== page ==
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  #1  
Old 02-06-2021, 07:49 AM
RustyMcdangles RustyMcdangles is offline
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Question Is this repairable/worth repairing?

https://ibb.co/p0sHhLF

Crack in the neck, new guitar on a fender redondo player. What is involved with a repair and how much does it affect the playability? If I can get it cheap enough, should I? Thanks
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  #2  
Old 02-06-2021, 08:01 AM
edcmat-l1 edcmat-l1 is online now
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My question would be, why would you want it?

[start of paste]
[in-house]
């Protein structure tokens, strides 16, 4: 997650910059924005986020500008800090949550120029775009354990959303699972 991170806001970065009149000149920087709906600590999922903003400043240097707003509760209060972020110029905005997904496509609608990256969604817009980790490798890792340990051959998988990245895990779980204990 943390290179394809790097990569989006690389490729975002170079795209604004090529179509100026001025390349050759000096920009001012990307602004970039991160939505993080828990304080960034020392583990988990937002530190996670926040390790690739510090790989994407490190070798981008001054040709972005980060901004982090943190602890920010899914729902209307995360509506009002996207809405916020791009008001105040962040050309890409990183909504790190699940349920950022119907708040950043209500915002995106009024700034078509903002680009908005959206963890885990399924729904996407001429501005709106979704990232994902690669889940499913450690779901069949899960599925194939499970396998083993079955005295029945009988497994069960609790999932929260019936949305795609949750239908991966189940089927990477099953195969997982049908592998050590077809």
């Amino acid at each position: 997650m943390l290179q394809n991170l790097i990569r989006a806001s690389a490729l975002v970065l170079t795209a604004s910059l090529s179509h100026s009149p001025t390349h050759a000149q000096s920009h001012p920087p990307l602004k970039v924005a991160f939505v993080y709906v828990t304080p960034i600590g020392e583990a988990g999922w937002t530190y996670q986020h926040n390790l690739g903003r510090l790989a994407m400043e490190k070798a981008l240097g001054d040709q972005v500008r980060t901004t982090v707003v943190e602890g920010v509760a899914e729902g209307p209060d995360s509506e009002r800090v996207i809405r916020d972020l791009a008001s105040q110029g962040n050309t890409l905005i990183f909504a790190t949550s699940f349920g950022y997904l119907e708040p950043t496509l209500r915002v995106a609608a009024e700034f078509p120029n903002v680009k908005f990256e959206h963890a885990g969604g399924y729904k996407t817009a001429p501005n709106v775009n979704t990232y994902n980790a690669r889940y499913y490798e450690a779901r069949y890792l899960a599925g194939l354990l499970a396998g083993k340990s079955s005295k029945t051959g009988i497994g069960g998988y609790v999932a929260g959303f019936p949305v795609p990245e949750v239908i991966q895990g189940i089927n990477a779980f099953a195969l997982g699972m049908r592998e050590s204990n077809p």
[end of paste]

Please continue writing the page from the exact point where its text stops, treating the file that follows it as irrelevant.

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Old 02-06-2021, 08:03 AM
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that looks clean and can be easily repaired.

If its a cheap guitar you can simply glue it back together.

Because the stress is all in tension, CA glue is quite suitable for that. A good quality wood glue like Titebond-II would work as well, but is a little thicker so harder to get into the crack.

remove the strings, do not mess with the wood or you can ruin the mating joint. Blow out flecks with an air car, check the joint for a perfect seal. lightly unbend and fibers that are not lying properly with a pick tool.

apply glue and clamp shut.

Easy fix and totally reliable.
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Old 02-06-2021, 09:27 AM